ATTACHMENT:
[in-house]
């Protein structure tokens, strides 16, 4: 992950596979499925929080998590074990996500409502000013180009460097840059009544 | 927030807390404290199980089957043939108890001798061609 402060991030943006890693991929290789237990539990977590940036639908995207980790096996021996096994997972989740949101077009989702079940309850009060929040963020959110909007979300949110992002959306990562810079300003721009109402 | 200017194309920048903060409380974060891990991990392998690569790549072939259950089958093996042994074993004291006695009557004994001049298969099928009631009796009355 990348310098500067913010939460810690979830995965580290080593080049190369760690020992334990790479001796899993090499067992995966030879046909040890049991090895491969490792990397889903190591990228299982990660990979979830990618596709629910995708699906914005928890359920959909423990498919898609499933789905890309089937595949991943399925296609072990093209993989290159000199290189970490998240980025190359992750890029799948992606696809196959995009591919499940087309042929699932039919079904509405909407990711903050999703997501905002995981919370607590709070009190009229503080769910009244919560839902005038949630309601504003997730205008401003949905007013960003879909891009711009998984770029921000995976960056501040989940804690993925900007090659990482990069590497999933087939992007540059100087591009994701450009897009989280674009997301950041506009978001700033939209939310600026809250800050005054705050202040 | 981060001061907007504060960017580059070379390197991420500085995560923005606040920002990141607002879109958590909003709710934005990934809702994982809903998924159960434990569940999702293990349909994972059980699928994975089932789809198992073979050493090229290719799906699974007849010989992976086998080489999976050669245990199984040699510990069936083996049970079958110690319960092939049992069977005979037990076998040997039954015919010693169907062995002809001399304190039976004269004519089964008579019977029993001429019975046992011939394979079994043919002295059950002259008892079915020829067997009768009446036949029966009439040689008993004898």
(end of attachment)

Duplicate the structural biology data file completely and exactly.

[in-house]
């Protein structure tokens, strides 16, 4: 992950596979499925929080998590074990996500409502000013180009460097840059009544 | 927030807390404290199980089957043939108890001798061609 402060991030943006890693991929290789237990539990977590940036639908995207980790096996021996096994997972989740949101077009989702079940309850009060929040963020959110909007979300949110992002959306990562810079300003721009109402 | 200017194309920048903060409380974060891990991990392998690569790549072939259950089958093996042994074993004291006695009557004994001049298969099928009631009796009355 990348310098500067913010939460810690979830995965580290080593080049190369760690020992334990790479001796899993090499067992995966030879046909040890049991090895491969490792990397889903190591990228299982990660990979979830990618596709629910995708699906914005928890359920959909423990498919898609499933789905890309089937595949991943399925296609072990093209993989290159000199290189970490998240980025190359992750890029799948992606696809196959995009591919499940087309042929699932039919079904509405909407990711903050999703997501905002995981919370607590709070009190009229503080769910009244919560839902005038949630309601504003997730205008401003949905007013960003879909891009711009998984770029921000995976960056501040989940804690993925900007090659990482990069590497999933087939992007540059100087591009994701450009897009989280674009997301950041506009978001700033939209939310600026809250800050005054705050202040 | 981060001061907007504060960017580059070379390197991420500085995560923005606040920002990141607002879109958590909003709710934005990934809702994982809903998924159960434990569940999702293990349909994972059980699928994975089932789809198992073979050493090229290719799906699974007849010989992976086998080489999976050669245990199984040699510990069936083996049970079958110690319960092939049992069977005979037990076998040997039954015919010693169907062995002809001399304190039976004269004519089964008579019977029993001429019975046992011939394979079994043919002295059950002259008892079915020829067997009768009446036949029966009439040689008993004898």